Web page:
Cllr | The air that you breathe…


The air that you breathe…

One of the first announcements of the new Mayor of London was that of improving air quality was going to be a prime public health issue for him to tackle. Catherine Heffernan says why this is so important.

A clean air mask is seen placed on the face of the Oliver Cronwell statute outside the Houses of Parliament by Greenpeace activists to protest against air pollution quality in London and cities across the UK.

The announcement was perhaps no surprise given that local and national media have extensively covered the recent World Health Organisation [WHO] report that pollution had risen by 8% in the past five years.

While fast growing cities in the Middle East, south east Asia and the western Pacific were highlighted as showing pollution levels at five to 10 times the recommended WHO levels, UK cities had average levels of air pollution above legal limits.

Port Talbot was purported to be the worst in the UK for dangerous particles. London didn’t fare too well either, with reports that its level of PM2.5 – that is, tiny particulates of pollution which are less than 2.5mm in diameter had contributed to an estimated 4,267 deaths in 2008. Another article reported that due to the large volume of nitrogen dioxide also present in the air, up to 10,000 deaths could be attributed to breathing in fumes.

These reports very much hit home at a recent public health executive meeting I attended where I learned that 29,000 excess deaths in the UK each year have a causal factor of poor air quality, from cars, buses and lorries. (Air pollution is predominantly caused by road traffic). Effects are over a lifetime rather than being immediate.  Moreover, one in four adults further deteriorate their air quality by smoking.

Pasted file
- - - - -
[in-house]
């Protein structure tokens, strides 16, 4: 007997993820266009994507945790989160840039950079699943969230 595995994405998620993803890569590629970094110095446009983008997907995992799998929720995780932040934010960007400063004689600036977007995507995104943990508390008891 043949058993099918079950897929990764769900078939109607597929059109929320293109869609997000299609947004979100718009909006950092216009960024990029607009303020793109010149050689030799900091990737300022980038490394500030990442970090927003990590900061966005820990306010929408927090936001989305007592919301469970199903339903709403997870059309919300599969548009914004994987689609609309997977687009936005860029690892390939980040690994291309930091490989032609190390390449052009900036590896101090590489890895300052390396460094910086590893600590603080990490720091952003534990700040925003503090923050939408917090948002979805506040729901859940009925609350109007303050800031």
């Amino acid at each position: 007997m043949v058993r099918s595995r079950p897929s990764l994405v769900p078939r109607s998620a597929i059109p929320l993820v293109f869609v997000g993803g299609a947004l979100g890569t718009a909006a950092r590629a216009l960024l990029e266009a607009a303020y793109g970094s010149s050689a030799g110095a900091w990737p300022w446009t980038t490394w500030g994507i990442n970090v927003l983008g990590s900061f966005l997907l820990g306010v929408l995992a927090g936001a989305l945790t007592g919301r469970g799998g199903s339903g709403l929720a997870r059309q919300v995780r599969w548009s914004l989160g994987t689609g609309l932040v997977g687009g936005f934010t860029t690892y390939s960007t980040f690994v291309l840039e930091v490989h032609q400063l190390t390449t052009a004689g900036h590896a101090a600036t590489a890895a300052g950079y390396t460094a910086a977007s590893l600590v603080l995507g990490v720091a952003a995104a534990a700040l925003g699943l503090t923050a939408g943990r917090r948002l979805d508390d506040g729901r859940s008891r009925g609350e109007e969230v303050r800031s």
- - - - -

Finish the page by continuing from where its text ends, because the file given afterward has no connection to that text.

Air pollution does affect health, but while there are concerns about the quality of air in many urban areas, the air pollution in the UK does not rise to levels at which people need to make major changes to their daily lives to  avoid exposure, such as not going  outdoors or not exercising for fear of inhaling more pollutants. Certain people are at higher risk of being affected such as adults with heart conditions, adults and children with lung conditions and/or asthma. Itcan be difficult to predict when air pollutants increase but they can flocculate and people with asthma may notice that they require their medication. There is some evidence that asthma can be induced by living near busy junctions or roads with heavy traffic.

Reducing air pollution is already a common issues for discussions at local authority level. WHO talks about global reduction in carbon emissions, moving away from burning coal and fossils fuels, and shifting our transport system from hydrocarbons to electricity. The European Union passed the Ambient Air Directive in 2008 that set legally binding limits for all its EU members for concentrations in outdoor air of major particulate matter [PM10 and PM2.5] and nitrogen dioxide.

Apart from the direct health effects, these gases can combine to form an ozone of harmful gases that can then be transported great distances by weather systems. Within the UK, local authorities have statutory duties to monitor air quality in their areas. What’s new is that for the first time the effects of air pollution has become a priority among the public health issues we need to tackle in the 2010s. So what can be done by local health partnerships to minimize the impact of air quality on health?

Apart from regulatory interventions, community level and individual level interventions can help. Reducing the community’s carbon footprint is a good first step. Walking or cycling to work, car sharing, using and demanding better public transport are excellent initial steps to reduce our carbon emissions. Fewer cars on the road means less traffic and less fumes to breathe in. This is something where local councils have an important role to play, for example by working with schools to encourage parents to  reduce use of cars in the drop off and collection from schools by joining ‘walking buses’ or taking it in turns to drive them.

Working with local businesses to reduce their carbon footprint is important too. The biggest carbon footprint of the NHS is the travel its procurement takes – for example, transport of its medical supplies. Encouraging local production and purchasing will not only help boost the local economy but will help reduce time and distance of the productson the road, reducing emissions.

Other community initiatives include considering the effects of air pollution when looking at planning proposals for new buildings for example the positioning of new schools in relation to busy traffic and roads and the expected pollutant emissions from commercial buildings.

Catherine Heffernan is Principal Advisor for Early Years Commissioning, Immunisations and Vaccinations, NHS England


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